Tuesday, April 8, 2014

Educational Buzzwords...E: Educational Paradigm Shifts

About Sir Ken Robinson

Of note in the video (find the whole transcript here):

  1. There are two reasons for the current reform in public education. One is economic (how do we educate children so they are prepared for tomorrow when we have no idea what tomorrow is going to be about?) and the other is cultural (how do we make sure that children have a cultural identity while still being a part of globalization?). 
  2. It's better to have a college degree over not having a degree, but it is no longer a guarantee that you will get a stable job because of that degree.
  3. Everyone agrees we should raise our educational standards, but the problem is that we can't do this using the same educational ideas we've always used. Our current system of education 'was designed and conceived and constructed for a different age'. 
  4. Public education, as we know it, is a relatively new concept.
  5. Public education is steeped in academic ability, the idea that there are two kinds of people: smart people and not-so-smart people. The problem with that is that there are many people who are brilliant, who, based on the standards of education, are not seen as being brilliant. It's also steeped in the fact that everyone can/should/will be educated regardless of economic or social standing.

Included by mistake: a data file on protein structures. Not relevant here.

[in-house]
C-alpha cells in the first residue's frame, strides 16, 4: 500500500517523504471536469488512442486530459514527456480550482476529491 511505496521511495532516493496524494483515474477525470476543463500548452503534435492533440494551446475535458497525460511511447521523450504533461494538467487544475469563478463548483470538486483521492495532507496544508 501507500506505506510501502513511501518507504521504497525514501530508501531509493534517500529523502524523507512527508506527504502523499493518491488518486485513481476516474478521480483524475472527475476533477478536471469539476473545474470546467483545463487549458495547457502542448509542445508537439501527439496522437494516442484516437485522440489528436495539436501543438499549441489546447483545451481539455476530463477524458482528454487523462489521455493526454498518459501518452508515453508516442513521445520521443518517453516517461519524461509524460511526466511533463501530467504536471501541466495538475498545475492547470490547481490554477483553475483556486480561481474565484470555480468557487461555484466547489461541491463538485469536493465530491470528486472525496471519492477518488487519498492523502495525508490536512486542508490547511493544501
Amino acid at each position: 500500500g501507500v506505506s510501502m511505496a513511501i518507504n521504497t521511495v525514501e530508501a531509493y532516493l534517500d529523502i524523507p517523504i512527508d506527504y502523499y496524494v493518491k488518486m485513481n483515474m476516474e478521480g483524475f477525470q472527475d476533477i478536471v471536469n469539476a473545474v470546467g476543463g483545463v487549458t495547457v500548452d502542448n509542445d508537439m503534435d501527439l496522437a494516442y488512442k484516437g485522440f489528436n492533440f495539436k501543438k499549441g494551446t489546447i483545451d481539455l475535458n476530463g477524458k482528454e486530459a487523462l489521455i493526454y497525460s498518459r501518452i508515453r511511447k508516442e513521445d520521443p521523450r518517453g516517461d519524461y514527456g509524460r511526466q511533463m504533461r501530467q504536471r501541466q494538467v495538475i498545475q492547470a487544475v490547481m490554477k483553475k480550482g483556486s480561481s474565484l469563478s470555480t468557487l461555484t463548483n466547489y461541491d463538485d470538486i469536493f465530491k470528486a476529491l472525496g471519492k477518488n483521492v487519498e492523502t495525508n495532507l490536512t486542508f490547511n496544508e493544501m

6. Public education can be compared to the plague of ADHD, not because ADHD isn't real, but because it is no longer valuable that kids learn, they are just factories for standardized testing.
  7. In many ways the Arts are the answer because they are the most victimized due to their aesthetic nature. 'We are getting our kids through education by anesthetizing them.'
  8. Schools are built for the Industrial age and they are mostly about conformity and standardization.
  9. We need to educate kids to be divergent thinkers. We need to educate kids to have a capacity for creativity. Read the book: Break Point and Beyond and you'll find that schooling and education kills the idea of divergent thinking.
  10. Most teachers understand this and don't want to kill a child's ability to be divergent, but it's part of the outdated educational process. We must stop this. We must quit putting people into categories and groups. We must collaborate. We must address our institutes of learning.

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